© 2009 Santhana Films / Brian McKenzie / Screen Australia

The Five Stories

After four years and four separate trips, the fruit of the filmmaker’s labour is an extraordinary quintet of stories set in Tamil Nadu in Southern India.


This story follows the tribulations of Arumugam, an elderly man who scrapes a living in the city with his street-side ironing shack. His life is unbalanced after his son elopes with a girl from a higher caste. Nonetheless, he enjoys philosophising about his unfulfilled potential and the cruel hand of fate.


Introducing Kannan Perumal, a younger man who approaches the world of work rather more casually. Living with an alcoholic father and a mother who constantly puts him down, Kannan plots a way to escape by stashing his earnings away in a clandestine savings account managed by a financially savvy aunt.


We track down Moni Ramachandran, a television repairman returning to work after a long illness. His immense calm in a series of face-offs with disgruntled customers and constant power blackouts is nothing less than inspirational.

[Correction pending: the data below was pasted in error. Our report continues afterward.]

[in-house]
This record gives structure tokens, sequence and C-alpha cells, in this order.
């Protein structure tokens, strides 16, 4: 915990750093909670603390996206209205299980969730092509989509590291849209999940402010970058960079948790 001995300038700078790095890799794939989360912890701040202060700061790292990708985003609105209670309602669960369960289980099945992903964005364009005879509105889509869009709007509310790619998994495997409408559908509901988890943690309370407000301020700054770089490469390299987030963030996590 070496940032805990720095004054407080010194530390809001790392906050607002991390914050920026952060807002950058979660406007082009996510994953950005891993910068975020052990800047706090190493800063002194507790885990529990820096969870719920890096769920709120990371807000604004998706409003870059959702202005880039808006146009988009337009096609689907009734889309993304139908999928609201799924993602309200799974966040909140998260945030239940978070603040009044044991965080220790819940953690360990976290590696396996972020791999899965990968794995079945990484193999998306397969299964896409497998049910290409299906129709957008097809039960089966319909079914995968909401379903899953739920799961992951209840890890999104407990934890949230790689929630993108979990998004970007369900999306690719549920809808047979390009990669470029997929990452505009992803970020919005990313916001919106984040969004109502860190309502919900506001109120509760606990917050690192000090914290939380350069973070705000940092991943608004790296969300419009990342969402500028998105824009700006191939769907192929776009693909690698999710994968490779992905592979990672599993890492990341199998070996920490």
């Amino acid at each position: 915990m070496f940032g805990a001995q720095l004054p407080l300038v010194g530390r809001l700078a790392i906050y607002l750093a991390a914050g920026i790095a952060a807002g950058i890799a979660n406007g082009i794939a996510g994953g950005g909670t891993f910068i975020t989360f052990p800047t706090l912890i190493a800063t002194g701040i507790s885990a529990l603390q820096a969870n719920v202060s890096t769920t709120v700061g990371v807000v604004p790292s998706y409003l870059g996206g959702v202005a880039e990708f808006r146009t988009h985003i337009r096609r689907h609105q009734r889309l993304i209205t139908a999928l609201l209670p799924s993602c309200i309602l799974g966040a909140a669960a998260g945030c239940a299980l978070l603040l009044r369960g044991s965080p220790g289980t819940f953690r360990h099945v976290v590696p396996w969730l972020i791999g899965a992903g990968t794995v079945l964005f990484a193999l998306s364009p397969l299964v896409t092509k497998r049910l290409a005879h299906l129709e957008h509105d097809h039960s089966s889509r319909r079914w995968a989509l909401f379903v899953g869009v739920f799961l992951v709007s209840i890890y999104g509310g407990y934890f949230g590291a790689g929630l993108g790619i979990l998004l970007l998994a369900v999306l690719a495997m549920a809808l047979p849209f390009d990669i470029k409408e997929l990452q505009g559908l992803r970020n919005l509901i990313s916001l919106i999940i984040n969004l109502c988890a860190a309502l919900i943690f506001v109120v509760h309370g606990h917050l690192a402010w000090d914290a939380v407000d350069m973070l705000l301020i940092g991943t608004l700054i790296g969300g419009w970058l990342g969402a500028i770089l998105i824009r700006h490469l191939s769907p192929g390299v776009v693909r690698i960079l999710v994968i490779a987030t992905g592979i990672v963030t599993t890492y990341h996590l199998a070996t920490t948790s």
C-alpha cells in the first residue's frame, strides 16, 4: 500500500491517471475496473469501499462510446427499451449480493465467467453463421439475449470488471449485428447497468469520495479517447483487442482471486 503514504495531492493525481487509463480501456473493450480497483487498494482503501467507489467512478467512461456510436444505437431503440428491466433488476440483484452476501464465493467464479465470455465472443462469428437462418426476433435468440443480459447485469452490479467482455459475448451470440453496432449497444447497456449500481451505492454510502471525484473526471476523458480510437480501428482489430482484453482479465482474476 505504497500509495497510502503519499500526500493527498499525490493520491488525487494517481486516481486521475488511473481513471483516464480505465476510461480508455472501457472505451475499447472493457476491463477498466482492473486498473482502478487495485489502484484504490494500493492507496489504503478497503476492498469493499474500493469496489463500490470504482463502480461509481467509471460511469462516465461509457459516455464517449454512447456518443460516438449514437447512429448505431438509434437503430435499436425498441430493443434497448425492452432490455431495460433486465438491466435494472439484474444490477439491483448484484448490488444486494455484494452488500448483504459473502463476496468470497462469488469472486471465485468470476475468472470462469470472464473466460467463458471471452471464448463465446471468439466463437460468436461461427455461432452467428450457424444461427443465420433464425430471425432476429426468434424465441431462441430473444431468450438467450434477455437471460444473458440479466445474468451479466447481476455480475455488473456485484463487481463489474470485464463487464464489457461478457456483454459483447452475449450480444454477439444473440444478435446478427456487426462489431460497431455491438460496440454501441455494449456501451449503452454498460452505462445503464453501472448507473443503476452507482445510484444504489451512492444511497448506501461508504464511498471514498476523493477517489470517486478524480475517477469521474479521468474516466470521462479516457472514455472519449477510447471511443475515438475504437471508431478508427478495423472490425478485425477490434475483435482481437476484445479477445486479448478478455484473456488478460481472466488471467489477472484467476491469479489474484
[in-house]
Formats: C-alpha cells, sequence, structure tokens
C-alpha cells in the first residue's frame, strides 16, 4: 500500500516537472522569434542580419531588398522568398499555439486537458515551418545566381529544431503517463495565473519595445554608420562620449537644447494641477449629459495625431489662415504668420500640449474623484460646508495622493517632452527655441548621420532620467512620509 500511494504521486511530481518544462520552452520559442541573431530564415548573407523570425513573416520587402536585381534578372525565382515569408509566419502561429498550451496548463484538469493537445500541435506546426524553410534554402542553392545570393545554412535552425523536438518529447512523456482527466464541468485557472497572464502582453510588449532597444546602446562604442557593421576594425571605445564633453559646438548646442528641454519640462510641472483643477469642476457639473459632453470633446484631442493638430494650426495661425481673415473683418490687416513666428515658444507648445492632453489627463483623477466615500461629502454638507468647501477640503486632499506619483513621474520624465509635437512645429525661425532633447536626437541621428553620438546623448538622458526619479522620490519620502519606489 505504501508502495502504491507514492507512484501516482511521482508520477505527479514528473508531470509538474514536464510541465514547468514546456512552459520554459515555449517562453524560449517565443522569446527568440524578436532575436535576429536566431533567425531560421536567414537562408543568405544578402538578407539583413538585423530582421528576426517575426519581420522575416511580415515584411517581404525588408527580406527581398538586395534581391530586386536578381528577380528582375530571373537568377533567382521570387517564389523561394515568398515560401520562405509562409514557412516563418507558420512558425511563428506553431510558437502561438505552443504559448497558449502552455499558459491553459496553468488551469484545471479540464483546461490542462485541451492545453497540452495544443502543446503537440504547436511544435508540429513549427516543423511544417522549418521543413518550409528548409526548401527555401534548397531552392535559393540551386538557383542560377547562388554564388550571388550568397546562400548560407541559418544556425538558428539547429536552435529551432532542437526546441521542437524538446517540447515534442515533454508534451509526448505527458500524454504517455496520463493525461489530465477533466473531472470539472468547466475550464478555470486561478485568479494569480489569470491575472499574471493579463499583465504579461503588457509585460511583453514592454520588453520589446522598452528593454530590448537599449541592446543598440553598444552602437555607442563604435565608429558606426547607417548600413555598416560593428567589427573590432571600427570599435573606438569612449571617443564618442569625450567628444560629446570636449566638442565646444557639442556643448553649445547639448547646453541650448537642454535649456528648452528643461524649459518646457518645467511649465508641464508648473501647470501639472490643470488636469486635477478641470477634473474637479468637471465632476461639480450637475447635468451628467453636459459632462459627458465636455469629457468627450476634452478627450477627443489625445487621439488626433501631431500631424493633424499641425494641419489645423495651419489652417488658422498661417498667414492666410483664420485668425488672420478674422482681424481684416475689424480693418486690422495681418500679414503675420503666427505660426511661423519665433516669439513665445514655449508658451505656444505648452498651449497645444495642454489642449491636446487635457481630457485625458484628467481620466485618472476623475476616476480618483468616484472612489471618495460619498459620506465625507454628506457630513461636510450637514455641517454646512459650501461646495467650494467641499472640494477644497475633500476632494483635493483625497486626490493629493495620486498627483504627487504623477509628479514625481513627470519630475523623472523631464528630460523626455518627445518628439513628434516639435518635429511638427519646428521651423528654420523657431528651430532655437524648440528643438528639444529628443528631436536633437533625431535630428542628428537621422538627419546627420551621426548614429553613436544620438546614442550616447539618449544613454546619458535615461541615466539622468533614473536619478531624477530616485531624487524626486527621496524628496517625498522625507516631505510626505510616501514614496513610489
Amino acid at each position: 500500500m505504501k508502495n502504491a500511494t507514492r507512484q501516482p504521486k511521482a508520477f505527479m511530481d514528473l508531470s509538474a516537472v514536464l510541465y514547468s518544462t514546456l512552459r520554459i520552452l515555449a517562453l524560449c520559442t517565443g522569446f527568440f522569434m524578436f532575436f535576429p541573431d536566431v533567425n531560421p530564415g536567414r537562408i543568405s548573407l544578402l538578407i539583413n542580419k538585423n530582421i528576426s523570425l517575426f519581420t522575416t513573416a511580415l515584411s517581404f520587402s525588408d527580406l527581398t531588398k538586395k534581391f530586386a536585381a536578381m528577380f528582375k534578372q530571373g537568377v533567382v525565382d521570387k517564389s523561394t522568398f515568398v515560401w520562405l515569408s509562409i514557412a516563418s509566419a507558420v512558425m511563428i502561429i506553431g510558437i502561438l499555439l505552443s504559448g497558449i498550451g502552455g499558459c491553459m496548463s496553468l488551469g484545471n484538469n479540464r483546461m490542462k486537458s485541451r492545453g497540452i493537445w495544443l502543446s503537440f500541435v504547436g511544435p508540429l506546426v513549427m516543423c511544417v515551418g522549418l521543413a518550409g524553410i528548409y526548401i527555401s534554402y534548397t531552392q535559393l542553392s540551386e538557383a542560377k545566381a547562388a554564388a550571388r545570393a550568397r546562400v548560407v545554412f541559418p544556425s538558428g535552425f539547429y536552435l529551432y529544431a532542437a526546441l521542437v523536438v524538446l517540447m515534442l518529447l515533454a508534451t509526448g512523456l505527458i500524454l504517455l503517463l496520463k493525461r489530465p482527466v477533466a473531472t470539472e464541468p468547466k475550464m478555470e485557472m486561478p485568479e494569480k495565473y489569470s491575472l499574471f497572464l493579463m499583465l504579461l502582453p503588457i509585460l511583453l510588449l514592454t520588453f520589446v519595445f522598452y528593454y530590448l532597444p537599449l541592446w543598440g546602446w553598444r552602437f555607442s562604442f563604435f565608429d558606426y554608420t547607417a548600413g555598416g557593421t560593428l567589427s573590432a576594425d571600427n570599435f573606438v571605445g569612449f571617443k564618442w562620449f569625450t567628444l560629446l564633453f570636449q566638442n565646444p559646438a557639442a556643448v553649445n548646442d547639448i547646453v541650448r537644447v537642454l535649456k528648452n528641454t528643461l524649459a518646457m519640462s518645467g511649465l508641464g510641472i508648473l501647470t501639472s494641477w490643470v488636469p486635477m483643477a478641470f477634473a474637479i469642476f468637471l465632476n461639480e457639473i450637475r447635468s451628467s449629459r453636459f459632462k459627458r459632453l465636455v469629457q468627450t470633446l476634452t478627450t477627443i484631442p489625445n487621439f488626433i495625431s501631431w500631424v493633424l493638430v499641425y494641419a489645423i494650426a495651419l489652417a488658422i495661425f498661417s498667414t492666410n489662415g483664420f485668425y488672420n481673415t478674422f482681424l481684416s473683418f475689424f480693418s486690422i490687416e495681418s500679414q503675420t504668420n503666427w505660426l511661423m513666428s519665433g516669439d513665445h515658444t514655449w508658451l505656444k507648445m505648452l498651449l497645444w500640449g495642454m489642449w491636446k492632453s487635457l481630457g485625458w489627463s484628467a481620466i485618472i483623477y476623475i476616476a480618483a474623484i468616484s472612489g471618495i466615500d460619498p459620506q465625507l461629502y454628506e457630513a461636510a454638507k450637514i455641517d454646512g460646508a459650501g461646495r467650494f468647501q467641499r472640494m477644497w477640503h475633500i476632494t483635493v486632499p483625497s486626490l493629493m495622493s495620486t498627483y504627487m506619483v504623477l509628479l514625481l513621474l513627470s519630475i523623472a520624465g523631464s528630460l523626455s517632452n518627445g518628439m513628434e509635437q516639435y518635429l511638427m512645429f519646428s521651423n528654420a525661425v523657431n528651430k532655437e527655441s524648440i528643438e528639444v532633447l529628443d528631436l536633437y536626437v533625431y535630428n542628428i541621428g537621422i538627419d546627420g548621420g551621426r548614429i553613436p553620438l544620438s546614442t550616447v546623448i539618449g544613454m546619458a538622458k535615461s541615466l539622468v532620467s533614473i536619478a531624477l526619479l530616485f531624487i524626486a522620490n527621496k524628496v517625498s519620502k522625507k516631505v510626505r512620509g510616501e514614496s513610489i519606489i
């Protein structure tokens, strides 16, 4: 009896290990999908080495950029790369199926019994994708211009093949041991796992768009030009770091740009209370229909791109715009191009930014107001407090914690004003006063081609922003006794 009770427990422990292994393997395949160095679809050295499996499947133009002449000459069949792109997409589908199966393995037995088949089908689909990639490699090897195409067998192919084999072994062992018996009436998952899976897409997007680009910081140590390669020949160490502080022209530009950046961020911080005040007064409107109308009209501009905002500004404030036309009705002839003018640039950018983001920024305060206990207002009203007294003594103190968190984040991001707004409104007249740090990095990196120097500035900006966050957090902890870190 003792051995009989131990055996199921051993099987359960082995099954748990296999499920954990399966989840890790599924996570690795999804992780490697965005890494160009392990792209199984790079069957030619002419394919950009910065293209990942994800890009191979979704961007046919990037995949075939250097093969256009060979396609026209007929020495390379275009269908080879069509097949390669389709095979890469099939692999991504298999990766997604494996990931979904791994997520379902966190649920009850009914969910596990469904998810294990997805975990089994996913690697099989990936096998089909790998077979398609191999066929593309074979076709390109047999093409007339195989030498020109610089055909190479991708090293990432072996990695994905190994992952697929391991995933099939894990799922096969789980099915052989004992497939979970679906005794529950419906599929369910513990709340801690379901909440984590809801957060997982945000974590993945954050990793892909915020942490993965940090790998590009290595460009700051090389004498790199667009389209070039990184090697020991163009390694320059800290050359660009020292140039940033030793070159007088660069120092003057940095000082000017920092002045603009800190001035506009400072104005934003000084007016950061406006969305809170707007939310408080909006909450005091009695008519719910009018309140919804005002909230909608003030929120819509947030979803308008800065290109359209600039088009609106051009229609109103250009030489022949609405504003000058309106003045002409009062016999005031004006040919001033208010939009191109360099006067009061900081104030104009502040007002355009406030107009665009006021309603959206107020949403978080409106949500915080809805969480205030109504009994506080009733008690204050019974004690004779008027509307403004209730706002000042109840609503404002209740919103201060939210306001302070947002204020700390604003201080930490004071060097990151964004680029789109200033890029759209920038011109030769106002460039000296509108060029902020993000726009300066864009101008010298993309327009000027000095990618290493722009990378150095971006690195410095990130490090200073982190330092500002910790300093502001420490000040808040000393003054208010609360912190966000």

We meet a diligent coconut gatherer, R. Kaliya Perumal, who runs a stall by the railway crossing; a livelihood that’s threatened by the disintegration of his bicycle. He must negotiate labyrinthine retail outlets and compete with frenzied fellow shoppers to get parts necessary to mend the ancient but precious machine.


A fascinating microcosm of stall holders and street vendors is explored in colourful and chaotic Thayar Sahib Street. Pigeon-lover Prakash Mohan sleeps in the back of his delivery cart to escape his claustrophobic home and pushy mother Murugama. He shares his tiny street ‘office’ with a hardware merchant, a firewood merchant, a phone card salesman, a seamstress, a second-hand furniture dealer, a metal fabricator, an Imam and a grief stricken news agent whose wife left him when the going got tough. While everyone keeps an eye on everyone else’s business, there’s a strong subtext of emotional alienation.